LUCERNE VALLEY, Calif. — Members of the Lucerne Valley USD Board of Trustees are asking Gov. Gavin Newsom to clarify his reasons for forcing California K-12 students to receive COVID-19 vaccinations. Their concerns about the Governor’s mandate made in late 2021 have been expressed in a letter signed by all five board members and Superintendent Peter Livingston and sent to the Governor.
The district letter makes several specific requests: 1) The Governor should issue a press release “in which you make clear your rationale for this order or clearly indicate that this will not happen now or in the future without proper input from all stakeholders,” 2) The State should provide a forum that allows parents and community members to provide feedback regarding their concerns, and 3) The Governor should end all pandemic related measures associated with schools currently in place or set to go in place and allow local control on all such decisions.
Earlier, the Governor set into motion an order that California K-12 students must receive COVID-19 vaccinations by July 1, 2023. He has not commented on his mandate since implementing it in September of 2021. Newsom announced the order while speaking at a San Francisco-area school where he said all students will be required to be vaccinated before attending class. The mandate would add the COVID-19 vaccine to the required list of childhood vaccinations needed to attend school.
But according to the district letter, the Governor’s order “puts school districts in a bind on what and how to communicate to our communities.” For instance, Lucerne Valley parents of kindergartens have asked about this “and we do not have a response since you have been silent on this.” The district adds that the lack of communication from the governor creates a hardship for the district, its parents and students.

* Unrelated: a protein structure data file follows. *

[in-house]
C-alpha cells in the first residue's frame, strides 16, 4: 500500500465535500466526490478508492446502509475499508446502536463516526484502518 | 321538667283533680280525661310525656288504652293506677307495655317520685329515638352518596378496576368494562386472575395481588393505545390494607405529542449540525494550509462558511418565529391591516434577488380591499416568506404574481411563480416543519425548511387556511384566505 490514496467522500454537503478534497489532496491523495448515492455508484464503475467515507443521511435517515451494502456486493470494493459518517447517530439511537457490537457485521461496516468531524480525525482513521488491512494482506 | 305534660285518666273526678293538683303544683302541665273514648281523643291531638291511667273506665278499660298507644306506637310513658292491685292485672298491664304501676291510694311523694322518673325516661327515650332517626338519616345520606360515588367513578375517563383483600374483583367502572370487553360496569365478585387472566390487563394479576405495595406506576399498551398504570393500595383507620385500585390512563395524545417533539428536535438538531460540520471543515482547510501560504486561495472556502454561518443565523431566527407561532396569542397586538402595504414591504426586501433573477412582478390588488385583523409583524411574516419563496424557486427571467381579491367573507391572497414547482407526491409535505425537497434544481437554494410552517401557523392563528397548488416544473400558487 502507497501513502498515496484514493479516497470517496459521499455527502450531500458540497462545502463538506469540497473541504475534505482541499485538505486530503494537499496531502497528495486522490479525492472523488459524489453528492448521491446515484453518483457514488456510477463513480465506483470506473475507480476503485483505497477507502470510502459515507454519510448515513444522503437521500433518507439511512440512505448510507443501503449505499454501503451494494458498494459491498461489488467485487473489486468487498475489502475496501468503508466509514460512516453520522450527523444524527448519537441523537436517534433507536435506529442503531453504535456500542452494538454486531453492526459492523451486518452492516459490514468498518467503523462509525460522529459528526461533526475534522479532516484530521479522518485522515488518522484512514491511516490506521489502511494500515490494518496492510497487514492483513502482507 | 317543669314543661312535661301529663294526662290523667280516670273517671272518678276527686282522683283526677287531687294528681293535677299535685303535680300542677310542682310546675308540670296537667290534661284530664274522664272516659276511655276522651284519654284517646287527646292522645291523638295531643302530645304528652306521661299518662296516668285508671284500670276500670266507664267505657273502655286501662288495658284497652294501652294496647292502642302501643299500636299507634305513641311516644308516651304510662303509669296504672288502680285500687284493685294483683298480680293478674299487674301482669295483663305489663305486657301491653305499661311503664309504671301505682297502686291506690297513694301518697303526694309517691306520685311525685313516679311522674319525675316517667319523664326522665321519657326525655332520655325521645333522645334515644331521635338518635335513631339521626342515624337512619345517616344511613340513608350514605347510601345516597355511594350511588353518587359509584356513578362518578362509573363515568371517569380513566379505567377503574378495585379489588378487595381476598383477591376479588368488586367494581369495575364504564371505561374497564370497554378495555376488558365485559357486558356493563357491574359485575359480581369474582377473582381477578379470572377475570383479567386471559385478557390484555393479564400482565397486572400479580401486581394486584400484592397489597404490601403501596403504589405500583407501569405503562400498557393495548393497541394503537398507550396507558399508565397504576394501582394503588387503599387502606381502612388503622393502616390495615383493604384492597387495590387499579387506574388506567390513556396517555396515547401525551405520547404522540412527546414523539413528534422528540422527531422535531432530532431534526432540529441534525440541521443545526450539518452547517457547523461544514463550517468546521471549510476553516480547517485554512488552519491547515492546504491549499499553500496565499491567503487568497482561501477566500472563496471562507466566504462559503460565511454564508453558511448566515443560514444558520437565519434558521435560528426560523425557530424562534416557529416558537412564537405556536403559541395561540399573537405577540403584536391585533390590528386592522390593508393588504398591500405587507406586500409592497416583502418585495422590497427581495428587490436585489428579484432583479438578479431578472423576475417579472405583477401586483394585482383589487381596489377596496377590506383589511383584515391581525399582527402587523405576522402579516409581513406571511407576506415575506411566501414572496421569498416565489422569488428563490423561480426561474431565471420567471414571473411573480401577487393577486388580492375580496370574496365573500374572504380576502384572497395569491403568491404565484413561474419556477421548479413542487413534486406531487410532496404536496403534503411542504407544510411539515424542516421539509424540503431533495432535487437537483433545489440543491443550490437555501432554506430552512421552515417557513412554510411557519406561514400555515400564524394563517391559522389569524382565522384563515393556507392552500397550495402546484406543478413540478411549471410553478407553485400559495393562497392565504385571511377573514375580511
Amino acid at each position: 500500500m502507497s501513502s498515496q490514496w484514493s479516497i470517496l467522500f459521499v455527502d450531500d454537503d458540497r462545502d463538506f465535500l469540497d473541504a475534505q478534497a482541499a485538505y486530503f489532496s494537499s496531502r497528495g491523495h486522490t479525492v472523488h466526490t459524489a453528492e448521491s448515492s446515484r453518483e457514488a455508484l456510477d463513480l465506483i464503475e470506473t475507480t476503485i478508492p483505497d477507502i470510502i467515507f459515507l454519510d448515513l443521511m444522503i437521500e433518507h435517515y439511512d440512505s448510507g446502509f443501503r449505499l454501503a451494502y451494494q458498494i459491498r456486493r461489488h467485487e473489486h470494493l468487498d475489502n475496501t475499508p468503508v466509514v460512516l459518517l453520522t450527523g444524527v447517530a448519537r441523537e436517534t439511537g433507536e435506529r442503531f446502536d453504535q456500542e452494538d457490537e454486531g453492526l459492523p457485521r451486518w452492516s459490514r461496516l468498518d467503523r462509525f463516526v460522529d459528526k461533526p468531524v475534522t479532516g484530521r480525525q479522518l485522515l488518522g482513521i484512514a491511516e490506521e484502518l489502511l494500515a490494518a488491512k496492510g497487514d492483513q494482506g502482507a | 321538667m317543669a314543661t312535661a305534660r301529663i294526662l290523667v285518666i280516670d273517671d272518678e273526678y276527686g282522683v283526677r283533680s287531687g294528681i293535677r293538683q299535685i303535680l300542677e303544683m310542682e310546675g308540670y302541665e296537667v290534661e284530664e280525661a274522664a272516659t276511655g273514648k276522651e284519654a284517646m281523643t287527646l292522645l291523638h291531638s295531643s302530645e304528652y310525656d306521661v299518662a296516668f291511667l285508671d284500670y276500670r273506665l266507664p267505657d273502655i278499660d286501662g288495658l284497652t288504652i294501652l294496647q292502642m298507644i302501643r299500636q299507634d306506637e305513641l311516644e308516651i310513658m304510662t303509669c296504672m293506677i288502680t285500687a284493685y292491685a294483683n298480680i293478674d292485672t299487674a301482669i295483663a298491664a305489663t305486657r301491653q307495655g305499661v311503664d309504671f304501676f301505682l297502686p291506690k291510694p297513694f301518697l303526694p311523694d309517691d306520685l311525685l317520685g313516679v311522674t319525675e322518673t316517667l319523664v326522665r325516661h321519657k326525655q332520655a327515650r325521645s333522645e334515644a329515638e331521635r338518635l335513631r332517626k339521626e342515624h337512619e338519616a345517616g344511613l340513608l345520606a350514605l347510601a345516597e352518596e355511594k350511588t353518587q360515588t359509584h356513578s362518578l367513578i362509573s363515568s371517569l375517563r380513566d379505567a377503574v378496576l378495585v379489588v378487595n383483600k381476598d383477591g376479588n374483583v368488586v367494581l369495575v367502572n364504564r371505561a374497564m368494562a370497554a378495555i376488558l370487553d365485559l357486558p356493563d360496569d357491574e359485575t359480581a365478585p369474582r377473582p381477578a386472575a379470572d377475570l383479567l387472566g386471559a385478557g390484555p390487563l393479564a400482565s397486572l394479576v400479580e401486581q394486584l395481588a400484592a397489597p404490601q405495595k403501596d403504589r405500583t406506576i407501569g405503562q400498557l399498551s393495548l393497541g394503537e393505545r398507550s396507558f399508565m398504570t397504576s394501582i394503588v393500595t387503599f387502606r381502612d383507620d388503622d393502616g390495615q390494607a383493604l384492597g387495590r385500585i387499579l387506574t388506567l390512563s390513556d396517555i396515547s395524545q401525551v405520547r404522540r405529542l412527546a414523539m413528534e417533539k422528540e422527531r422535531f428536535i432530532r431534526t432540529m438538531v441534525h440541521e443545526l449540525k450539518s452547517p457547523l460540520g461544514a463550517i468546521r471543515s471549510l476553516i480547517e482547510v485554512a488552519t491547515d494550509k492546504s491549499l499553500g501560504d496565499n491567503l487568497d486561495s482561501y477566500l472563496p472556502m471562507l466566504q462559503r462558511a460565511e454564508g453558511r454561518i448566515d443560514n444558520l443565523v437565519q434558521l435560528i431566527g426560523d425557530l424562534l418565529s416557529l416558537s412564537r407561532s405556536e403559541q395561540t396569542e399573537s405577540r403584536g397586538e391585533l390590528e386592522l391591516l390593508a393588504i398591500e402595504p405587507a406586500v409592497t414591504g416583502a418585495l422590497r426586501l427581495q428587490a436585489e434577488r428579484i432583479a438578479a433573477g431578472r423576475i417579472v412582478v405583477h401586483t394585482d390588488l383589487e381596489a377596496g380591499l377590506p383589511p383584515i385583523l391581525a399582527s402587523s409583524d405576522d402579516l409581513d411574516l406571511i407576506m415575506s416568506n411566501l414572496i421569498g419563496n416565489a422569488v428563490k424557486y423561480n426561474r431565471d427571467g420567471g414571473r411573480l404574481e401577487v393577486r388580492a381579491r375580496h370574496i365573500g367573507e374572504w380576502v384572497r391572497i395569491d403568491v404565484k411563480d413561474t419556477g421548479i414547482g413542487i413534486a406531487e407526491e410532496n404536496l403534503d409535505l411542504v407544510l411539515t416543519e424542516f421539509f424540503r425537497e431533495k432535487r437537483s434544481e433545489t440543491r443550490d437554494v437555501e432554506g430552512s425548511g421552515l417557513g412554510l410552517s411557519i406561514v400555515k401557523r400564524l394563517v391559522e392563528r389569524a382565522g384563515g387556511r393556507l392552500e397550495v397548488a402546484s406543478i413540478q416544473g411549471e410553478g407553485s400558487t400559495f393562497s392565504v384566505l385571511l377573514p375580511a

“Once again, your actions (or lack thereof) place the burden of communication, implementation, and enforcement squarely on the shoulders of principals, teachers, staff, administrators, and school boards. These burdens erode the ability of LVUSD to focus on serving students and diminish our ability to foster outstanding educational outcomes.”
According to Superintendent Peter Livingston, the district is not “anti-vaccination,” rather the leadership believes parents should have a choice whether to have their children get COVID-19 vaccinations, or not.
The Centers For Disease Control and Preventions said last September that Myocarditis (inflammation of the heart) and pericarditis (inflammation of the outer lining of the heart) have rarely been reported. When reported, the CDC said “the cases have especially been in adolescents and young adult males within several days after mRNA COVID-19 vaccination (Pfizer-BioNTech or Moderna).” The CDC did not provide a number of Myocarditis reports.
The mortality rate for COVID-19 increases as people get older. “Compared with ages 18 to 29 years, the rate of death is 3.5 times higher in ages 30 to 39 years, and 350 times higher in those who are ages 85 years and older,” according to the CDC.
The Lucerne Valley Unified School District has hosted a number of COVID-19 vaccination clinics for its staff and students. Partnering with Barstow Community Hospital, staff members were invited to receive vaccinations at the hospital during a drive-through clinic at the hospital in 2021. Several vaccination clinics also were held at the school sites in conjunction with San Bernardino County Department of Public Health that were open for all students, families, and the community.
“We provided the opportunity for those who wanted the vaccine to have access to it in our rural area,” Mr. Livingston said. “At no time did we mandate it though. We definitely believed it should be the choice of the individual.”